I was asked to translate this passage:


But I find it weird: "All people hace no [emotions] of anger and sadness, thus this we cannot call this a [state of] being not aroused". ( I am not sure how to understand "言無主一也")

I have found the same passege in couple of places but with different punctuation. And it seems to make more sense...

人固有無所喜怒哀樂之時,然謂之未發,則不可言無主也 All people hace no [emotions] of anger and sadness, thus this it is called [state of] being not aroused, but this cannot be said to be [stated of being confused/perplexed (无主)。

How to translate this sentence correctly?

2 Answers 2


the original verse is from a correspondence to 林擇之, by 朱熹; which is recorded in the book 晦庵集 卷四十三 page 98


i would read it as:


roughly, my intepretation would be:

for example (如), [李文, a literati who’s older than mr 朱] said (云)

homo sapiens (人) assuredly has (固有) no-emotions states (無所喜怒哀樂之時)

such states including:

  • meditation, yoga, or any activities that “stabilise the mind”
  • deep sleep (without dream)
  • unconscious (knocked out, injury, near death, . . .)

however (然), calling all (謂之) as “un-triggered” (未發) is inappropriate (則不可)

according to neo-confucianism (理學), when one’s emotion is triggered is called “發”, one’s emotion is not triggered is called “未發”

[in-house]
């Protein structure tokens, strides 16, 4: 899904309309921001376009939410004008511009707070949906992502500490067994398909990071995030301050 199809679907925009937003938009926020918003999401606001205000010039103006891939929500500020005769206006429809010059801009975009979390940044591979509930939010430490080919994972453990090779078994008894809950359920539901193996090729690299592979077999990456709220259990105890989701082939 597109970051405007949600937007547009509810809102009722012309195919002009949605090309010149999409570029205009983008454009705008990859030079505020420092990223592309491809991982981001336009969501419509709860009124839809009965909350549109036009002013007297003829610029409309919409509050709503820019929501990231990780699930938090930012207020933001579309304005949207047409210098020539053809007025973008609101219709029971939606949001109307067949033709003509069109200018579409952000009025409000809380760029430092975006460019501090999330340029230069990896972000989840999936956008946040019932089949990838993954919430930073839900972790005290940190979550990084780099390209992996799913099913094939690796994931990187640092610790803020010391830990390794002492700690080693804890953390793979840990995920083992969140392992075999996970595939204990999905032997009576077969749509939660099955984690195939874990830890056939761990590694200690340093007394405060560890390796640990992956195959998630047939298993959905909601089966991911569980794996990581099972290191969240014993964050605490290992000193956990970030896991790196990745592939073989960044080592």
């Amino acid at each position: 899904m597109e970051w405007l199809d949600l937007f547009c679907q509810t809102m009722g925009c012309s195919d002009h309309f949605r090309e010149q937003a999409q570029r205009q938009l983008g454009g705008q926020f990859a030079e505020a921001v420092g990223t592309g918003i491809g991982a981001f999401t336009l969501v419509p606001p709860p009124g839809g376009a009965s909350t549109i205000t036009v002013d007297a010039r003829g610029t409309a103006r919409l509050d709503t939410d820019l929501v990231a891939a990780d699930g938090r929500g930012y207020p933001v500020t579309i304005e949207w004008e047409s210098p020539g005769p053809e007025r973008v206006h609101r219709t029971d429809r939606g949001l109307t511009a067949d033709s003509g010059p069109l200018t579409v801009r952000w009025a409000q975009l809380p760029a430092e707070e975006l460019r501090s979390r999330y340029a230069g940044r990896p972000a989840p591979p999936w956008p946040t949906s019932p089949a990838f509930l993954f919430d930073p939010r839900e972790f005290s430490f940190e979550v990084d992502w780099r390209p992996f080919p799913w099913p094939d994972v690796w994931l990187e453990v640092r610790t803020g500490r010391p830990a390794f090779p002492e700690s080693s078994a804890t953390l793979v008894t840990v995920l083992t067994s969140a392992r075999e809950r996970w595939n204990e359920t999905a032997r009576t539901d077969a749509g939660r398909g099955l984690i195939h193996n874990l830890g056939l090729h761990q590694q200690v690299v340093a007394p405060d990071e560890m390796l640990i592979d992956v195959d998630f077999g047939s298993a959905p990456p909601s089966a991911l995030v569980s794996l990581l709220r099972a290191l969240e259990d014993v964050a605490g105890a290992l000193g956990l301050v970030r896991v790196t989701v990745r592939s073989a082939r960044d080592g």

[the rationale of such ] expression (言) [referring to the notions that un-triggered (未發) is not equal no-emotions states (無所喜怒哀樂之時); is, some states are] not (無) actively, consciously 主 [seeking by homo sapiens]

in mr 朱’s view, “emotion is not triggered” (未發) is a state that home sapiens need to seek, maintain actively & consciously. therefore, it excludes deep sleep & unconscious.

have fun :)

  • Thank you for this explanation!
    – McCzajnik
    Commented Jun 28, 2023 at 8:43
  • @McCzajnik, just curious, you mentioned “i was asked to translate this passage“; how come someone making such request 😼 Commented Jun 28, 2023 at 8:59
  • It is about a translation of a different text that quotes this passage.
    – McCzajnik
    Commented Jun 28, 2023 at 11:40
  • @McCzajnik, i see 😺 hope the answer helps 😸 Commented Jun 28, 2023 at 12:54
  • @水巷孑蠻 Could you please possibly rewrite the original text in Modern Chinese?
    – Pedroski
    Commented Jun 28, 2023 at 22:42

Tricky this Old Chinese! Sounds like something buddhistic to me!

I found these:

言无不尽 (I like the double negative: not not)
解释: 把内心的话说尽,毫不保留。
Meaning: say what you think, without reservation

解释 专一,无杂念。
Meaning: concentrated, without distracting thoughts

解释 :专一;专心。
Meaning: single-minded, concentrated, focus attention, concentrate

言無主一也: probably: babble, talk without thinking or concentrating.

But translating the whole sentence will need an expert in Old Chinese. Take this below with a pinch of salt!

人固 有 無喜怒時,
person always have not show happy angry times
There are times when people show no emotion,
correct say that not show then not can
It is not correct to say that they cannot (show emotion).
talk not concentrate.
That is babble.

  • From the web, I learned it was 朱子(熹)評"中庸"的一段話, but no further explanation was given.
    – r13
    Commented Jun 28, 2023 at 3:22

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